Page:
The Izu Velodrome will host track cycling competition at the Games ©Getty Images

Britain’s supremacy in the Olympic velodrome will be put to the test as Tokyo 2020 track cycling competition begins tomorrow at the Izu Velodrome in Shizuoka.

British cyclists have proved dominant at recent Olympic Games, topping the track cycling medals table at Beijing 2008, London 2012 and Rio 2016.

In the same period, the British team has led the World Championship medals table on only three occasions.

Reliable sources of Olympic success feature in the British squad for the Games, with Jason Kenny eyeing an outright record seventh gold medal in the velodrome and Ed Clancy seeking a fourth consecutive men’s team pursuit title.

Laura Kenny has already secured four Olympic gold medals in her career after winning the omnium at London 2012 and Rio 2016, as well as being part of the victorious women’s team pursuit squad at both Games.

The world record holders will begin their title defence tomorrow but will expect competition from a United States team led by Chloe Dygert.

The US head into the event as the reigning world champions in the women’s team pursuit, after beating Britain in Berlin last year.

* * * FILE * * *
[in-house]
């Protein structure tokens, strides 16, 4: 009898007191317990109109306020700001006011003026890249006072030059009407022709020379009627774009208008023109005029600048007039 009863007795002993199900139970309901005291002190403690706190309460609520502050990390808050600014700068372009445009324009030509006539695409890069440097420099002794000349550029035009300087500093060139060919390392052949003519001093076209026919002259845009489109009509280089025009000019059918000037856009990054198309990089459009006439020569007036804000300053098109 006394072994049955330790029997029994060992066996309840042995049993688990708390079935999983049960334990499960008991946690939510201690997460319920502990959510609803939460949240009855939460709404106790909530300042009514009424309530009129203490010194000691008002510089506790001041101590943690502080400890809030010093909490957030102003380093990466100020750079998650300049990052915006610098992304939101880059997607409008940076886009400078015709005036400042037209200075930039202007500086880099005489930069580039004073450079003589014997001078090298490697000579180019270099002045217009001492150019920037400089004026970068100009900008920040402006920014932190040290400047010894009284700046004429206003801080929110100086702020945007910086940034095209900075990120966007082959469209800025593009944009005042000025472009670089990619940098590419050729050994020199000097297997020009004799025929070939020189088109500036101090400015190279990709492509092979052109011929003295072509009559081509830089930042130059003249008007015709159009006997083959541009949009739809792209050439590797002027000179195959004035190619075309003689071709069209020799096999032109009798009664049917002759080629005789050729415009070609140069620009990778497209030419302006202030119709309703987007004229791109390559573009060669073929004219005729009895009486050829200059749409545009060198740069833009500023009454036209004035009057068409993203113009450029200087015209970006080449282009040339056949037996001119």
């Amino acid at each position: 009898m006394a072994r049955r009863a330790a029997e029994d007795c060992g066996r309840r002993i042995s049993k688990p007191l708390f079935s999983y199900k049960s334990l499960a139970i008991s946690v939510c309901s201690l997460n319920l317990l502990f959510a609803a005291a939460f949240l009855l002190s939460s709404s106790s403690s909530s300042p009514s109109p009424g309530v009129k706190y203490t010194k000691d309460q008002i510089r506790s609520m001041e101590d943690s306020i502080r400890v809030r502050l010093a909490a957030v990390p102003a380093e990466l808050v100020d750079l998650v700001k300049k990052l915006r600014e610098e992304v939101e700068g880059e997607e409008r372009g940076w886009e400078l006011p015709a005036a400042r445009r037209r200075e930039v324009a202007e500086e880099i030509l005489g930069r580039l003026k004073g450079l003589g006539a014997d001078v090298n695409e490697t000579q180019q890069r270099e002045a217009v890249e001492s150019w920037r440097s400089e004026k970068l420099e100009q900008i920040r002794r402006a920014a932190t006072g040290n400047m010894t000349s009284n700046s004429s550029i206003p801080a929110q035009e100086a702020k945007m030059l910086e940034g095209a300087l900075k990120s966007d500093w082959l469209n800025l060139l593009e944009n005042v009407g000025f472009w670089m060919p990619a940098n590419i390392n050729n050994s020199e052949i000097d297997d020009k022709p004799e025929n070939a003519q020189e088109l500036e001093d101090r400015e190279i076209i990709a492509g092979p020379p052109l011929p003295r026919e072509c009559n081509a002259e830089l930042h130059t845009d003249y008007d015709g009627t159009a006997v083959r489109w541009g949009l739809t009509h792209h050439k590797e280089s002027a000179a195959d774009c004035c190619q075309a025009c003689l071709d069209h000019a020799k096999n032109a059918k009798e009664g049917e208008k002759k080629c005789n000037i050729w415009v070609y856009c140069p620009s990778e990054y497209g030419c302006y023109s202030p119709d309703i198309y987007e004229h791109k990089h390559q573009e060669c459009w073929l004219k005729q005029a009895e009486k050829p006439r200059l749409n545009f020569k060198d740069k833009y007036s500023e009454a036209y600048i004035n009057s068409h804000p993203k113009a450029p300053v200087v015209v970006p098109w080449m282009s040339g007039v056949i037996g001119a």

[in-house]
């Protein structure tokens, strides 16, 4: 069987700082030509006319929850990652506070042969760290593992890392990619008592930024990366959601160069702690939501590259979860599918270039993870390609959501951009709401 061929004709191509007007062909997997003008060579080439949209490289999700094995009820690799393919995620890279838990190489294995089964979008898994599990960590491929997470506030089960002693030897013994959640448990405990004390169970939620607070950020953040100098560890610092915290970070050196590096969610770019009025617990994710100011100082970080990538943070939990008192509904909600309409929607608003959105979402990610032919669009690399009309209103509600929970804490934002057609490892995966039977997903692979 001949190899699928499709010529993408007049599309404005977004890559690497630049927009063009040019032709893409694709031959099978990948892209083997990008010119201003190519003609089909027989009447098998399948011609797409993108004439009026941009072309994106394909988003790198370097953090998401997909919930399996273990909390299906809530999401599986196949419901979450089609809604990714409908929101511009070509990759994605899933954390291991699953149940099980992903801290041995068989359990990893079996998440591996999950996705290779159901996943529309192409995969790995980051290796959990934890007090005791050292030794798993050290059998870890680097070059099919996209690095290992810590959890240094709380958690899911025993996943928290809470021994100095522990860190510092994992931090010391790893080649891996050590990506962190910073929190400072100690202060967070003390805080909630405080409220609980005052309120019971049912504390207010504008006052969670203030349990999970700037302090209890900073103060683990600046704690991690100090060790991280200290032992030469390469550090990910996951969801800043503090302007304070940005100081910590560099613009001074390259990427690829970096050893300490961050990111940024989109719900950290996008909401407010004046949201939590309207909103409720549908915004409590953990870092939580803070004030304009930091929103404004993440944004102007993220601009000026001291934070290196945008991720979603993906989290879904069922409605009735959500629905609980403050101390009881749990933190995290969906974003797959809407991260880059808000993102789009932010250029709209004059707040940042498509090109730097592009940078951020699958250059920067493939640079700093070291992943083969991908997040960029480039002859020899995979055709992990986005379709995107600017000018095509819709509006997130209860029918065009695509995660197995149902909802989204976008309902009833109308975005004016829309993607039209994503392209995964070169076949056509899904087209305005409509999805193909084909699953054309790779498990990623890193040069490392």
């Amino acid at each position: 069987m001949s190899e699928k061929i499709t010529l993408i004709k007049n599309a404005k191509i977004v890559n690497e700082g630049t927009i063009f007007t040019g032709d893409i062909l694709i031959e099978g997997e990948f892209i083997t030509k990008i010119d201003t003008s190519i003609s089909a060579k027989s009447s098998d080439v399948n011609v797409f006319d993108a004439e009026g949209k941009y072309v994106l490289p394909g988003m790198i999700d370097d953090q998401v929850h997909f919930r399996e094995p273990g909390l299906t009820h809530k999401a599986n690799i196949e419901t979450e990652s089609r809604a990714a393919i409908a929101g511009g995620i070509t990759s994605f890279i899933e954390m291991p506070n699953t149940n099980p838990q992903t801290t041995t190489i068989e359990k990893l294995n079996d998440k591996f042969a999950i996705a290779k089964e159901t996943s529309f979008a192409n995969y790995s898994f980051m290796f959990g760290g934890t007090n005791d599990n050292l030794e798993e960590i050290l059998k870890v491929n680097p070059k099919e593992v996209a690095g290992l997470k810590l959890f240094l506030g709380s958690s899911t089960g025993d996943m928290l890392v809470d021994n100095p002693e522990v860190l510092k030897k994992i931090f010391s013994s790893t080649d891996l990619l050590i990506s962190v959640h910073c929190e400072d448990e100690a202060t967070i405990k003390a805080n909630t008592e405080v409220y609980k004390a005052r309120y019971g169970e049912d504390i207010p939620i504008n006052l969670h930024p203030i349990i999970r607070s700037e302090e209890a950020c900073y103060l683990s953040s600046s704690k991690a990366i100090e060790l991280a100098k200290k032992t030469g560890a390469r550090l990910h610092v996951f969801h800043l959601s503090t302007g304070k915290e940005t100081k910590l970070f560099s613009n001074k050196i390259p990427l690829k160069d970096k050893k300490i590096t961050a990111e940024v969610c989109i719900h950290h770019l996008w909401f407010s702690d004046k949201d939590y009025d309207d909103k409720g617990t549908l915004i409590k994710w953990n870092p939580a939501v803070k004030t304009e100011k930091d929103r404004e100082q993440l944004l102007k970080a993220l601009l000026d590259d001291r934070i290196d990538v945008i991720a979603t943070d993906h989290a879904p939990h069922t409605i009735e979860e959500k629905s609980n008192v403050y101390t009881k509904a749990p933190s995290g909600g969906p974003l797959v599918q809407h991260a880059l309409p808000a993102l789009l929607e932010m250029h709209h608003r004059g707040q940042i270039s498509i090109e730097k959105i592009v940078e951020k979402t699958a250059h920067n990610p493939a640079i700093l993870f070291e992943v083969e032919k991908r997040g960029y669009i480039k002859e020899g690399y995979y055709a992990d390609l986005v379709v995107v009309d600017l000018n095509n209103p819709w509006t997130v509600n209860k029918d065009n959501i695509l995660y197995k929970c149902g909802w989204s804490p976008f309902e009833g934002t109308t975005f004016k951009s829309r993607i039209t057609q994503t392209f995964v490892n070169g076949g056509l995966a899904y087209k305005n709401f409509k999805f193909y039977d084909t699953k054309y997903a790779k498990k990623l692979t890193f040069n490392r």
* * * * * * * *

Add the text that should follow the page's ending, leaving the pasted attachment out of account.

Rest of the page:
Australia, Canada, Germany and New Zealand will hope to provide a challenge to the favourites.

Women’s team sprint gold will be claimed on the opening day of competition, with China’s Zhong Tianshi seeking a return to the top step of the Olympic podium with Bao Shanju.

Laura Kenny will hope to add to her four Olympic gold medals at Tokyo 2020 ©Getty Images
Laura Kenny will hope to add to her four Olympic gold medals at Tokyo 2020 ©Getty Images

Multiple world champions Daria Shmeleva and Anastasiia Voinova of Team ROC will expect to challenge for gold.

Germany’s Emma Hinze could prove one of the cyclists to watch after winning team sprint, individual sprint titles at last year’s World Championships, and the keirin event.

Women’s team pursuit and men’s team sprint events will conclude on the second day of action, with Britain defending champions in both, followed by the men’s team pursuit on Wednesday (August 4).

The track programme includes the return of the madison, which was last held at Beijing 2008, before being dropped partly due to the women’s event not being contested.

The return of the madison and the addition of BMX Freestyle was largely viewed as being part of a trade-off between the International Olympic Committee and the International Cycling Union, under its former President Brian Cookson.

The UCI had formerly been opposed to moving track cycling competitions to Izu for the Olympic and Paralympic Games, with the city located nearly 150 kilometres outside the Japanese capital.

Concerns were raised over the experience for athletes and spectators, given the distance from Tokyo.